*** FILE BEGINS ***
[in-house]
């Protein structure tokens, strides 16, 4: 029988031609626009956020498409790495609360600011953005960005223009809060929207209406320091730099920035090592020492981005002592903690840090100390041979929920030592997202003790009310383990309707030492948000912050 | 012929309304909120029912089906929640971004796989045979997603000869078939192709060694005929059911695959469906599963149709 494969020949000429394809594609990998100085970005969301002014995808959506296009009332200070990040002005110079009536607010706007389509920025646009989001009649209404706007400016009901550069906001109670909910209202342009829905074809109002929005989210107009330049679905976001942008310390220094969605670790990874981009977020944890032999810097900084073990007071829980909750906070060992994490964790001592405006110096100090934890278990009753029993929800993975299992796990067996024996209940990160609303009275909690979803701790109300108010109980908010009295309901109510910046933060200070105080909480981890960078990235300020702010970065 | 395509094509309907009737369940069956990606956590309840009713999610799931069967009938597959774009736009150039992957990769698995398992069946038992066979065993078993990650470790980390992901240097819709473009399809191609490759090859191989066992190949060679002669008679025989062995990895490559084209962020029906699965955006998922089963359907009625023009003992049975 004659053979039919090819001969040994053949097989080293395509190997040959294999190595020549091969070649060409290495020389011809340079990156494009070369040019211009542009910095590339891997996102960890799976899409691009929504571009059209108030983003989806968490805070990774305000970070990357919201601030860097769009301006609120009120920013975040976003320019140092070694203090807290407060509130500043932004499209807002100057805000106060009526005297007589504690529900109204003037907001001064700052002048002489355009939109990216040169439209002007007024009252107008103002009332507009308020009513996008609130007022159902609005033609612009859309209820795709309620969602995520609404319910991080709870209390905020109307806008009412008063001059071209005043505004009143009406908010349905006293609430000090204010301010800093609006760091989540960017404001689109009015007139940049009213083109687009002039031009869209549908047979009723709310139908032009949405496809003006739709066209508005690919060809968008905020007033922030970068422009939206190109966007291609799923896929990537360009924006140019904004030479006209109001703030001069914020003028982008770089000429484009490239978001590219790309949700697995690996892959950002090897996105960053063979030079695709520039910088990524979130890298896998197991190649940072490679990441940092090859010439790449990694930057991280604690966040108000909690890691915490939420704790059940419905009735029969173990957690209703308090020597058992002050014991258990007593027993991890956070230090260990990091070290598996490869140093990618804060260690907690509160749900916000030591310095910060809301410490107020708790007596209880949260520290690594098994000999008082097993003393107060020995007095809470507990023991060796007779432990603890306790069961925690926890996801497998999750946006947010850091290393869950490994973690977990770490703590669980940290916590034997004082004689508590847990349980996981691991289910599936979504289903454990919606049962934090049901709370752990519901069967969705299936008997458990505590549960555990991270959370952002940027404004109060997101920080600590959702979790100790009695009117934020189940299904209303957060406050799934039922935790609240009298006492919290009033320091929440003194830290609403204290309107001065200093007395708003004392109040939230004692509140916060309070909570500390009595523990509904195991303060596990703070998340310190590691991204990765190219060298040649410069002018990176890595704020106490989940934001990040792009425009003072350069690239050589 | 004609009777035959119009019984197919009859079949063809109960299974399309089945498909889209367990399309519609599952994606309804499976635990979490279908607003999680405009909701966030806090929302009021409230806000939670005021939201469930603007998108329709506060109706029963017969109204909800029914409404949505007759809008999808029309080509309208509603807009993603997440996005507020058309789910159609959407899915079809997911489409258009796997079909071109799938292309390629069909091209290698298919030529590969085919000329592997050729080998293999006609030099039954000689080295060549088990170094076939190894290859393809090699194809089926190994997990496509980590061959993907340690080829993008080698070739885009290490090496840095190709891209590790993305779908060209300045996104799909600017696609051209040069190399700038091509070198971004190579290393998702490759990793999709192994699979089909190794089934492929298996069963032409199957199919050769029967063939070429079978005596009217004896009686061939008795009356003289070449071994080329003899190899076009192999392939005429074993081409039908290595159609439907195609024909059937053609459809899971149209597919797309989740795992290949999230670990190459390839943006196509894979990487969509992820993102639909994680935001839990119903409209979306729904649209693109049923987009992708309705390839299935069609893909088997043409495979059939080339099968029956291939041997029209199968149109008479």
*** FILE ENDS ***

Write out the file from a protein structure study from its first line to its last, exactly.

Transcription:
[in-house]
């Protein structure tokens, strides 16, 4: 029988031609626009956020498409790495609360600011953005960005223009809060929207209406320091730099920035090592020492981005002592903690840090100390041979929920030592997202003790009310383990309707030492948000912050 | 012929309304909120029912089906929640971004796989045979997603000869078939192709060694005929059911695959469906599963149709 494969020949000429394809594609990998100085970005969301002014995808959506296009009332200070990040002005110079009536607010706007389509920025646009989001009649209404706007400016009901550069906001109670909910209202342009829905074809109002929005989210107009330049679905976001942008310390220094969605670790990874981009977020944890032999810097900084073990007071829980909750906070060992994490964790001592405006110096100090934890278990009753029993929800993975299992796990067996024996209940990160609303009275909690979803701790109300108010109980908010009295309901109510910046933060200070105080909480981890960078990235300020702010970065 | 395509094509309907009737369940069956990606956590309840009713999610799931069967009938597959774009736009150039992957990769698995398992069946038992066979065993078993990650470790980390992901240097819709473009399809191609490759090859191989066992190949060679002669008679025989062995990895490559084209962020029906699965955006998922089963359907009625023009003992049975 004659053979039919090819001969040994053949097989080293395509190997040959294999190595020549091969070649060409290495020389011809340079990156494009070369040019211009542009910095590339891997996102960890799976899409691009929504571009059209108030983003989806968490805070990774305000970070990357919201601030860097769009301006609120009120920013975040976003320019140092070694203090807290407060509130500043932004499209807002100057805000106060009526005297007589504690529900109204003037907001001064700052002048002489355009939109990216040169439209002007007024009252107008103002009332507009308020009513996008609130007022159902609005033609612009859309209820795709309620969602995520609404319910991080709870209390905020109307806008009412008063001059071209005043505004009143009406908010349905006293609430000090204010301010800093609006760091989540960017404001689109009015007139940049009213083109687009002039031009869209549908047979009723709310139908032009949405496809003006739709066209508005690919060809968008905020007033922030970068422009939206190109966007291609799923896929990537360009924006140019904004030479006209109001703030001069914020003028982008770089000429484009490239978001590219790309949700697995690996892959950002090897996105960053063979030079695709520039910088990524979130890298896998197991190649940072490679990441940092090859010439790449990694930057991280604690966040108000909690890691915490939420704790059940419905009735029969173990957690209703308090020597058992002050014991258990007593027993991890956070230090260990990091070290598996490869140093990618804060260690907690509160749900916000030591310095910060809301410490107020708790007596209880949260520290690594098994000999008082097993003393107060020995007095809470507990023991060796007779432990603890306790069961925690926890996801497998999750946006947010850091290393869950490994973690977990770490703590669980940290916590034997004082004689508590847990349980996981691991289910599936979504289903454990919606049962934090049901709370752990519901069967969705299936008997458990505590549960555990991270959370952002940027404004109060997101920080600590959702979790100790009695009117934020189940299904209303957060406050799934039922935790609240009298006492919290009033320091929440003194830290609403204290309107001065200093007395708003004392109040939230004692509140916060309070909570500390009595523990509904195991303060596990703070998340310190590691991204990765190219060298040649410069002018990176890595704020106490989940934001990040792009425009003072350069690239050589 | 004609009777035959119009019984197919009859079949063809109960299974399309089945498909889209367990399309519609599952994606309804499976635990979490279908607003999680405009909701966030806090929302009021409230806000939670005021939201469930603007998108329709506060109706029963017969109204909800029914409404949505007759809008999808029309080509309208509603807009993603997440996005507020058309789910159609959407899915079809997911489409258009796997079909071109799938292309390629069909091209290698298919030529590969085919000329592997050729080998293999006609030099039954000689080295060549088990170094076939190894290859393809090699194809089926190994997990496509980590061959993907340690080829993008080698070739885009290490090496840095190709891209590790993305779908060209300045996104799909600017696609051209040069190399700038091509070198971004190579290393998702490759990793999709192994699979089909190794089934492929298996069963032409199957199919050769029967063939070429079978005596009217004896009686061939008795009356003289070449071994080329003899190899076009192999392939005429074993081409039908290595159609439907195609024909059937053609459809899971149209597919797309989740795992290949999230670990190459390839943006196509894979990487969509992820993102639909994680935001839990119903409209979306729904649209693109049923987009992708309705390839299935069609893909088997043409495979059939080339099968029956291939041997029209199968149109008479």